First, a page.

Playing Magic, or having a career in the game when it was still possible to have one, was never a simple task, and we face challenges that only countries with devalued currencies and economic recession face: inflated card prices, logistical problems with tickets and reservations to play Pro Tour in another region, among other points that are beyond Wizards and which the company never sought or was interested in addressing.

Even at points where there were company decisions, such as hosting the Grand Prix in our region, there was a certain discrepancy in relation to other regions given the size of ours. But, while there are already several content creators affronting the company regarding its supposed 'abandonment' to Brazil, it is impossible not to remember that this was not the company's first precedent or disregard for our continent, so where were we when the Pride Across the Multiverse has been blocked in Latin Americalink outside website under legal pretexts incompatible with the laws of our country? Is it so much more outrageous to see the end of Latin American community management than for the company to assume that all countries in a given region have homophobic legislation? Where were we when, for a long time, we didn't have access to Secret Lair series products without buying via retailers?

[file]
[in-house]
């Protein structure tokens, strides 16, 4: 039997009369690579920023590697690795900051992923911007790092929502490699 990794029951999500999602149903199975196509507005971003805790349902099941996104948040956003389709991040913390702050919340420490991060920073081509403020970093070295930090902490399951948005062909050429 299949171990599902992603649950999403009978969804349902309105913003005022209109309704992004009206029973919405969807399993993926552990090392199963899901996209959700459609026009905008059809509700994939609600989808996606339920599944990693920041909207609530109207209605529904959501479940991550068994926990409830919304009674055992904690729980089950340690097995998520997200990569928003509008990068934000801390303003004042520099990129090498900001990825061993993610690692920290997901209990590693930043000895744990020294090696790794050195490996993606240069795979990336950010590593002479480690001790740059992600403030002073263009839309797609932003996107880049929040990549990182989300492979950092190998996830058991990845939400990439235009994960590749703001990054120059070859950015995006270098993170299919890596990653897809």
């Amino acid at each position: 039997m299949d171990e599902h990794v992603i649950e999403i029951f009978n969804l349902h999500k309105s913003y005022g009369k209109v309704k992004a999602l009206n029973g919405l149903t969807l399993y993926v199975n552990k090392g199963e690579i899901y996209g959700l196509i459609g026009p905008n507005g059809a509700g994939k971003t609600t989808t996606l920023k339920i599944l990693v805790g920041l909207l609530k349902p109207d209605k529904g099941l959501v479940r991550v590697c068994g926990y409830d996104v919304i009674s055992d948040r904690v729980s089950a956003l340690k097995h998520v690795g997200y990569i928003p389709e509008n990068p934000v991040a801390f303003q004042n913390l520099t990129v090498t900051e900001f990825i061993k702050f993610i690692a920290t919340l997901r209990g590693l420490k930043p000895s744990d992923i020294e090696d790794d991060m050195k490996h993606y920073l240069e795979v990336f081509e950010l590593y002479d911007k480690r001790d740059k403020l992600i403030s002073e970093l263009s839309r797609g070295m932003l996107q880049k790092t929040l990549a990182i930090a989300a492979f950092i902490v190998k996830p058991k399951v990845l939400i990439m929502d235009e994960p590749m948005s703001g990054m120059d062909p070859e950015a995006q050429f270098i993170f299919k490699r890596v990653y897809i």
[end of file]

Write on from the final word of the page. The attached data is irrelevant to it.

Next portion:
Wizards of the Coast has demonstrated precedents of disregard for Latin America several times over the years, and just as I believe will happen with this recent uprising, we will forget about it in a few days or weeks. After all, this change, like the others, does not mean the end of the game for our region.

What can we do then?

Nothing. No matter how outrageous the situation seems to some, it is way beyond our grasp.

Certain subjects and topics are beyond our reach, and even the bravest of souls who propose a boycott of the company for its abandonment fails to understand that, for such a movement to work, a unified voice for a cause is needed, and in the complex Magic: The Gathering ecosystem, that voice will never unite - if we didn't unite even when they tried to sell us four 30th Anniversary Boosters with proxies for $1,000, we won't unite by firing a marketing team.